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Kroeger recipient of OPE Postdoctoral Scholars Award that supplements NIH grant

October 5, 2015

Cynthia M. Kroeger, PhD, post-doctoral fellow in the Nutrition Obesity Research Center (NORC) and Office of Energetics, is the recipient of an Office of Postdoctoral Education (OPE) Postdoctoral Scholars Award—established by the OPE as a financial incentive to encourage scholars to apply for individual fellowships—which combines with a National Institutes of Health (NIH) F32 grant to help to fund her study into “Research-Reporting Fidelity within Dietary Weight-Loss Supplement Scientific Literature.”

“Research reporting fidelity” refers to the ability to reliably analyze and present data in scientific papers, talks, and press releases, so that the data and methods used are described without artifice or exaggeration, while also offering sufficient detail for other scientists to judge and replicate the methods. Although a current health research concern involves the prospect of compromised research-reporting fidelity in many domains, the literature on dietary weight-loss supplements may contain some of the most pervasive and egregious breaches. In a nation where the majority of its citizens struggle with obesity, dietary weight-loss supplements are a popularly employed resource; therefore, any gap between evidence-based science and conclusions drawn about weight-loss supplements is of concern to biomedical research as well as to public health, given not only the number of studies conducted on these supplements but also the number of persons taking them.

This proposed study by Dr. Kroeger—under the mentorship of David B. Allison, PhD, distinguished professor and director of the NORC and Office of Energetics—will focus on a phenomenon commonly referred to as "p-hacking," which is defined as “reanalyzing data using various tests until a p-value below the nominal alpha level is obtained” thus inflating the chances of obtaining false positive results, and common errors in the calculation of effect sizes in meta-analytic research. Main study aims include determining the prevalence of p-hacking within weight-loss supplement literature with unprecedented magnitude, speed, and efficiency by combining sophisticated statistical methods, such as multiple imputation and double sampling, as well as by employing the use of crowdsourcing; establishing the frequency of effect size estimation errors that occur within peer-reviewed meta-analyses conducted on dietary weight-loss supplements, by systematically reviewing meta-analyses conducted on weight-loss supplements; and developing and testing the efficacy of three brief training modules for early career investigators, which are designed to enhance effect-size estimation data reproducibility using weight-loss supplement meta-analyses, by conducting a simple randomized controlled trial.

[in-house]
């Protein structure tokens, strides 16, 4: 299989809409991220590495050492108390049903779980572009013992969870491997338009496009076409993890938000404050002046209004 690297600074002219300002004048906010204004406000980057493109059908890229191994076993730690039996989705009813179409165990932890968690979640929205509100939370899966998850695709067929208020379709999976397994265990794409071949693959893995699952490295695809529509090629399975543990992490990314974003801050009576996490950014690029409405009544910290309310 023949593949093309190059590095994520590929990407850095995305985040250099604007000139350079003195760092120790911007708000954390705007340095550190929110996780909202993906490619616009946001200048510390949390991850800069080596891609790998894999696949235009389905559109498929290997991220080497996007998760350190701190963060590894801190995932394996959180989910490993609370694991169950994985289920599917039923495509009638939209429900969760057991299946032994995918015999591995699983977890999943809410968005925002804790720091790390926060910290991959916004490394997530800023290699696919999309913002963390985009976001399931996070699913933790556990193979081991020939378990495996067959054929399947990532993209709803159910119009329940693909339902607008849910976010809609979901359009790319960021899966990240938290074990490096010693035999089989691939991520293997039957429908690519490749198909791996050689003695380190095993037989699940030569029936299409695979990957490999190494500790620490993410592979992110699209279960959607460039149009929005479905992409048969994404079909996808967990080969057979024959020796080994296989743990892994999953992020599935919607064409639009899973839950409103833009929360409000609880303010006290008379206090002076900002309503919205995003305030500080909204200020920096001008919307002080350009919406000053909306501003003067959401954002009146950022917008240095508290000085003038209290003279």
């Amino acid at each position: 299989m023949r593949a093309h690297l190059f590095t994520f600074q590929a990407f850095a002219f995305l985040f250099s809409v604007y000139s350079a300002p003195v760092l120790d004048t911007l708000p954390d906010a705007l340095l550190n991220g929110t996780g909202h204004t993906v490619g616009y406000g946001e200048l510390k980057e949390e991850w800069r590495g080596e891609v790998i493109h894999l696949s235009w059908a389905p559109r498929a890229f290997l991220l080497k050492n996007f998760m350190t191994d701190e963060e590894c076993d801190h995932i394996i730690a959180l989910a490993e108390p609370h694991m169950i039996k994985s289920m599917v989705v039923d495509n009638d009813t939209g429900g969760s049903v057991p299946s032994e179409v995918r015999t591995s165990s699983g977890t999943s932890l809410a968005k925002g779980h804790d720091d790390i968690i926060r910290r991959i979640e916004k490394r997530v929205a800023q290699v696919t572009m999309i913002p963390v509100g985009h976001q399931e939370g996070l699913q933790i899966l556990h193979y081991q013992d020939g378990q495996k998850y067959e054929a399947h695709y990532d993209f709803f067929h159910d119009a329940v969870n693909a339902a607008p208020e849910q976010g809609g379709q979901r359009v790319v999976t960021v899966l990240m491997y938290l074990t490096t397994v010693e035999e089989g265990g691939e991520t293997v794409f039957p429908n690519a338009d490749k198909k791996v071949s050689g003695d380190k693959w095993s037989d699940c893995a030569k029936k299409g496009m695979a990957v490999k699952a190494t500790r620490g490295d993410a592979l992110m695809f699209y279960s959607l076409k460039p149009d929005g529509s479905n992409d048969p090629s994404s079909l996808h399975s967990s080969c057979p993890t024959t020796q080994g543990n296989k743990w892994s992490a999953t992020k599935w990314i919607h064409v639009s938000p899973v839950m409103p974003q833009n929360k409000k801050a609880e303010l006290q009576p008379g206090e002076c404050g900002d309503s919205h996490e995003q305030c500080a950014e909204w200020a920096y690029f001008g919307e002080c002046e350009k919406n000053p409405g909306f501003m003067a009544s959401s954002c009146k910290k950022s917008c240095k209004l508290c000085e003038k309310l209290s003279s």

Dr. Kroeger states, “The methodological advances this proposal aims to foster will enhance the technical capabilities of future researchers who wish to employ the use of multiple imputation, double sampling, and crowdsourcing to investigate questions requiring the extraction of large amounts of detailed information from existing scientific literature. Additionally, the results obtained from this project will help improve the accuracy and reproducibility of dietary weight-loss supplement research, making accurate scientific information more accessible to the novice, the broader scientific community, regulatory agencies, medical decision makers, and for public health to help improve the health and life quality of persons taking, or considering taking, dietary supplements for weight loss.”

Dr. Kroeger’s research interests include how brain and behavior factor into obesity development and treatment, statistics, research methods, research transparency, and reproducibility. At UAB she will receive further training in obesity, statistics, meta-research, and teaching methods. She received NIH funding (F32DK107157) to research two topics of research reporting fidelity, namely p-hacking and effect size estimation errors. She will be evaluating the prevalence of these two issues within published dietary weight loss supplement scientific literature as well as developing and testing training modules for early career investigators, designed to improve effect size estimations and data reproducibility.